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Hadoop-GIS Design Documents


Hadoop-GIS is a scalable and high performance spatial data warehousing system for running large-scale spatial queries on Hadoop.

Hadoop-GIS supports multiple types of spatial queries on MapReduce through space partitioning, customizable spatial query engine RESQUE, implicit parallel spatial query execution on MapReduce, and effective methods for amending query results through handling boundary objects on MapReduce. Hadoop-GIS takes advantage of global partition indexing and customizable on demand local spatial indexing to achieve efficient query processing. Hadoop-GIS is integrated into Hive to support declarative spatial queries with an integrated architecture. 

Hadoop-GIS comes with two deliverables: 

  • Hadoop-GIS library: a set of libraries on performing MapReduce based spatial queries, which can be called from users' applications.
  • HiveSP: we integrate Hadoop-GIS with Hive, to support both structured queries and spatial queries with a unified query language and interface.

Data Types

We will add three data types in Hive: Point, Line, and Polygon. We modified the data type declaration in the schema definition. We can support creating table with spatial type column. For example, we can create a table with Point type column:


With these three spatial data types, we can support queries on spatial data to work with standard HQL queries.

Query Pipelines

We created query pipelines between Hive and RESQUE (our customizable spatial query engine). We have modified Hive’s source code (e.g. to support our query pipelines. The spatial predicate (e.g. st_intersects or st_equals) will be delivered from Hive to RESQUE. Then RESQUE will do the spatial query (i.e. finding intersection or finding equality) and return the query results to Hive.

Ten Spatial Predicates

Now we can support the following 10 spatial predicates in Hadoop-GIS:

  • st_intersects
  • st_touches
  • st_crosses
  • st_contains
  • st_adjacent
  • st_disjoint
  • st_equals
  • st_dwithin
  • st_within
  • st_overlaps

You can use the spatial query just like using standard HQL in Hive shell. For example, if we want to find the intersection between two spatial tables (say tc and td), you can use the following HQL sentence in Hive Shell:

  • SELECT tc.rec_id, td.rec_id FROM tc JOIN td ON (st_intersects(tc.outline, td.outline) = TRUE); 

Spatial Range Query

This is an index based HDFS file filtering. We firstly use one of the above 10 predicates, st_contains, to filter the input spatial data. Then we will deliver the filtered data to the further complex computation. We can save lots of computation time by this spatial range filtering.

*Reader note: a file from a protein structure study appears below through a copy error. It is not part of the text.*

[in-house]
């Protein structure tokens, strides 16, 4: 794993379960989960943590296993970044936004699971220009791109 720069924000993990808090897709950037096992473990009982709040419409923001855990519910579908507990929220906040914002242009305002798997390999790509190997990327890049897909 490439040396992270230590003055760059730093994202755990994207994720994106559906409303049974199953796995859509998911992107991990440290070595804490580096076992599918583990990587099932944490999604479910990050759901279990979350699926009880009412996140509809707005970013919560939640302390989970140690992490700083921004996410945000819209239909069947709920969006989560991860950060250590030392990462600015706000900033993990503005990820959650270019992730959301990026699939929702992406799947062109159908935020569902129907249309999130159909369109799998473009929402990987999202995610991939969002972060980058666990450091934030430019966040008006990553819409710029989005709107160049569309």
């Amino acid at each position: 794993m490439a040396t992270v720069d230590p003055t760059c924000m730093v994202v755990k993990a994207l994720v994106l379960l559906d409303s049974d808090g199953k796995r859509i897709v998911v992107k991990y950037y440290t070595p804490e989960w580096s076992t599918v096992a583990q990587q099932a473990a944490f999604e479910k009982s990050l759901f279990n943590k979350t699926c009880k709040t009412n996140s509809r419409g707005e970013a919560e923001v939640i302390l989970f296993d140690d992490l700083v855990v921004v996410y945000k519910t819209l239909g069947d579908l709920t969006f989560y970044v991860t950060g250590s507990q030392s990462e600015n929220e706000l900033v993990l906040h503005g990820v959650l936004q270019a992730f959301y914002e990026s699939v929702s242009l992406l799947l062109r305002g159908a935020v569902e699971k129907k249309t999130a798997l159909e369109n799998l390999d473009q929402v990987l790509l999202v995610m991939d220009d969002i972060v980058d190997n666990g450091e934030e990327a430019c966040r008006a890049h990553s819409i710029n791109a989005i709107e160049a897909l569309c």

Nearest Neighbor Queries

We use the Nearest Neighbor Queries (distance function) between spatial objects to cluster the data into specific partitions. Then under these specific partitions, we can do spatial queries (e.g. st_intersects or st_contains) efficiently. For example, we can just do st_intersects query among objects in the same partition. There is no need to do st_intersects among objects in two different partitions.

Dependent Libraries

Our customizable spatial query engine RESQUE uses two dependent libraries: GEOS and spatialindex.

RESQUE uses geos-3.3.8 C++ interface to create the spatial object and to do the spatial operations. In RESQUE, we use GeometryFactory and Geometry objects to store the spatial data. Then we use spatial operations APIs (i.e. geos::geom::Geometry:: intersects (const Geometry *g) const and geos::geom::Geometry:: crosses (const Geometry *g) const) to do the spatial operations. At last, we write the output to the data stream (the query pipelines). Then Hive will read the output from data stream (the query pipelines) and print the output in Hive Shell or continue to do any further operations.

RESQUE use spatialindex to catch the exception in each spatial operation.

Modification for Hive Core Source Code

We mainly modified the sematic analyzer ( in Hive core source code. We made Hive to read the spatial function. We also made Hive to call our RESQUE for spatial computing and read the output via our query pipelines. The path of is:


We mainly modified the analyzeInternal function and other related functions.

In function analyzeInternal, we will use function analyzeSpatial to detect whether the HQL contains spatial request. In function analyzeSpatial, we modified the sematic tree to prepare for the spatial operations (computings), such as extracting the requested predicate (st_intersects, st_contains or something else). We also optimize the sematic tree in function analyzeSpatial.

Then in function genSpatialJoinOperator, we use the extracted spatial operation to generate a spatial query command and call our engine RESQUE via our query pipelines.

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